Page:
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Rescue package for PIA

According to new management this revival plan is expected to reverse the situation

From Shamim Ahmed Rizvi,
June 18 - 24, 2001

The cash-starved government of Pakistan, under sheer force of circumstances, had to approve, last week, a rescue package of financial assistance and administrative measures for PIA to salvage the national flag carrier from the acute financial crisis and keep it flying. The package authorized the PIA to raise Rs. 20 billion through assistance from the Ministry of Finance and has all its unions and associations banned.

The package was announced after the much awaited presentation to the Chief Executive General Pervez Musharraf in Islamabad by the new management of the airline headed by Managing Director Mr. Ahmed Saeed. On humanitarian considerations, however, the CE did not agree with the suggestion of retrenching 4000 employees. Under the rescue package, PIA would work with the Ministry of Finance to raise Rs. 20 billion to meet its accumulative financial obligations and maintain its operation at home and abroad. The Ministry of Finance was earlier reported to be against providing hard cash to the airline but had to backtrack on Gen. Musharraf prevailing who appeared impressed by the presentation of new management of the PIA headed by a successful businessman.

According to new management this revival plan is expected to reverse a situation where airline was loosing heavily (with a total loss of Rs. 18 billion suffered up to April during the current financial year) to a position of profitability. It was brought out in the briefing that without the rescue package it will not be possible for the PIA to operate normally. It was hoped that with normal operation on restructured routes, the airline will not only eliminate the losses but would earn a profit of over Rs. 2 billion during the next financial year. The PIA management optimistically hoped to enhance its profitability to Rs. 4 billion by the year 2004. While agreeing to provide the rescue package the Chief Executive emphasized the need to turn the organization into a disciplined, effective and profit making organization.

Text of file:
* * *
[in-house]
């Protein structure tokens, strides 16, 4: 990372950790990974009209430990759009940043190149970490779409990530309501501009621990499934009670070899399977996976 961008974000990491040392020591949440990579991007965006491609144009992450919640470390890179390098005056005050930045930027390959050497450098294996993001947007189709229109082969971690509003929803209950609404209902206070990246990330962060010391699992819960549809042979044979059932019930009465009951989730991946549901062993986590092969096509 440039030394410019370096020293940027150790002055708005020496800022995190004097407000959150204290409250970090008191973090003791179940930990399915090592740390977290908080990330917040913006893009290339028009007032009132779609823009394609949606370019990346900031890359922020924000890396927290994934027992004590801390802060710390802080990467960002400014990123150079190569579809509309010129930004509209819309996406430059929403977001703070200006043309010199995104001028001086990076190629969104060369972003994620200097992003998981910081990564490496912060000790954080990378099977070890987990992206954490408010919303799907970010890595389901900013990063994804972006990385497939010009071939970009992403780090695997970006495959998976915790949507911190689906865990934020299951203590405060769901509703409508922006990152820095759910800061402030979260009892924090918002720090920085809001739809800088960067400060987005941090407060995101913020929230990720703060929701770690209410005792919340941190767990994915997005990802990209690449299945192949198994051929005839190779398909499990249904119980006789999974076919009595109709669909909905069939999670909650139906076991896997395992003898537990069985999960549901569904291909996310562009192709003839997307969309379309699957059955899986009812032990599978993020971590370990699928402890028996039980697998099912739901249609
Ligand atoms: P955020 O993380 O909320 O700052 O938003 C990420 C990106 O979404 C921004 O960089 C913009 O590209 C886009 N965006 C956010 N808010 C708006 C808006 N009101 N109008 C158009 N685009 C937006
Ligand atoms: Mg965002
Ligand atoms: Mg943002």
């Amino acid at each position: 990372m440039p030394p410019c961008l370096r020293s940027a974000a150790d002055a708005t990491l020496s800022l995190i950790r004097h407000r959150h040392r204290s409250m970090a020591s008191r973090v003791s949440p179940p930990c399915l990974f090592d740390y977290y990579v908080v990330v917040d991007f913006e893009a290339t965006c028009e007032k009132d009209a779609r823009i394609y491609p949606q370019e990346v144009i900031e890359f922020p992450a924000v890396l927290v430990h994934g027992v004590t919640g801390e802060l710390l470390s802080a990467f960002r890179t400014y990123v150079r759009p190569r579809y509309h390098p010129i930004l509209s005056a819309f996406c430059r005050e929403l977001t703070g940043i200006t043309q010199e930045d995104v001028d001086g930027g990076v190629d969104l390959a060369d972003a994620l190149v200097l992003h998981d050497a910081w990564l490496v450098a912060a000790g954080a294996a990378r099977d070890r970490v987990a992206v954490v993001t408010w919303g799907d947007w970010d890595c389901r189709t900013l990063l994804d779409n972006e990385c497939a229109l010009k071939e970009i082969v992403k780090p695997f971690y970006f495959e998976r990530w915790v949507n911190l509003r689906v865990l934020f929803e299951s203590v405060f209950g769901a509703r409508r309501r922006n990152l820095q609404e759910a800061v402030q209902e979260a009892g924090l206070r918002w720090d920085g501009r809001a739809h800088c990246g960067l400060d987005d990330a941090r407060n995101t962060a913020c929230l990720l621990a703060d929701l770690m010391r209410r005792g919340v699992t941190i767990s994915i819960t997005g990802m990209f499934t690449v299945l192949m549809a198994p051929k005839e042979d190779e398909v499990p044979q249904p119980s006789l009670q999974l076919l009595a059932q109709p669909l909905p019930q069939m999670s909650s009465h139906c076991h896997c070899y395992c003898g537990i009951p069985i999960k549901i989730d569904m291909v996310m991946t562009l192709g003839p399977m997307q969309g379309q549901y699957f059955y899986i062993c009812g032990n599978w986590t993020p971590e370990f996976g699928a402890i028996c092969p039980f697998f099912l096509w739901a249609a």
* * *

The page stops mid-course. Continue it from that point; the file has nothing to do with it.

It may be recalled that a number of strategies had been worked out to halt the unabated degeneration that had steeped into PIA during the recent years of its comedown, despite various shifts and changes, including overhaul of the top management. However, none of these proved of any real avail in stemming the rot, mostly because what has come to be identified as the result of interference from the changing governments as also aggravated by the waywardness of the union leadership.

The new administration's approach, evidently based on this premise, has sought, among other measures, restoration of the amendment to PIAC Act in 1984, aimed at the suspension of the activities of the trade unions and associations. Together with ensuring return of discipline in labour-management relations, thereby, it hopes to contribute also to improvement in its efficiency. However, this has to be accompanied by an effective check on domineering from outside the airline's own setup, which seems to have been taken for the granted.

In so far as the present government is concerned, one may have little to fear on this count. But now that restoration of the democratic order, in whatever form, is a foregone conclusion in view the government's commitment to abide by the Supreme Court's timeframe, the threat of return to old malpractices can hardly be overlooked. Apart from the suspension of trade unions, the extraneous influences on the airline's working do not appear, therefore, to have been adequately covered by the new plan.

The gross losses of the airline up to end December are stated to have risen to Rs. 18 billion. With the reported addition of another Rs. 2 billion by mid-year 2001, it would swell to the figure asked for the execution of the proposed plan. Viewed in the perspective of the extent of the average losses, the rescue fund should leave not much to finance efforts for efficiency either. Morever, despite all the promise of a revolutionary change in the airline's profitability, it may not be possible to raise funds for the estimated cost, in the absence firm assurances of repayment. The Finance Ministry will be required to provide, in the first instance, something like Rs. 8 to 10 billion in interest-free loan, payable from the sale of Hotel Roosevelt in New York.

The new PIA Managing Director Ahmed Saeed, who is himself an entrepreneur of high order, seems to do business. He truly contemplates to put the airlines on the right track and putting an end to its further downslide. He impressed upon the CE for funds which he requires to put into practice his plans and schemes to make the airlines a world class organization. Speaking after the meeting, Ahmed Saeed remarked that the funds would undoubtedly be involved in negotiations and any unreasonable agreements between the previous management and the unions would, however, be revoked. Let us hope he is able to deliver.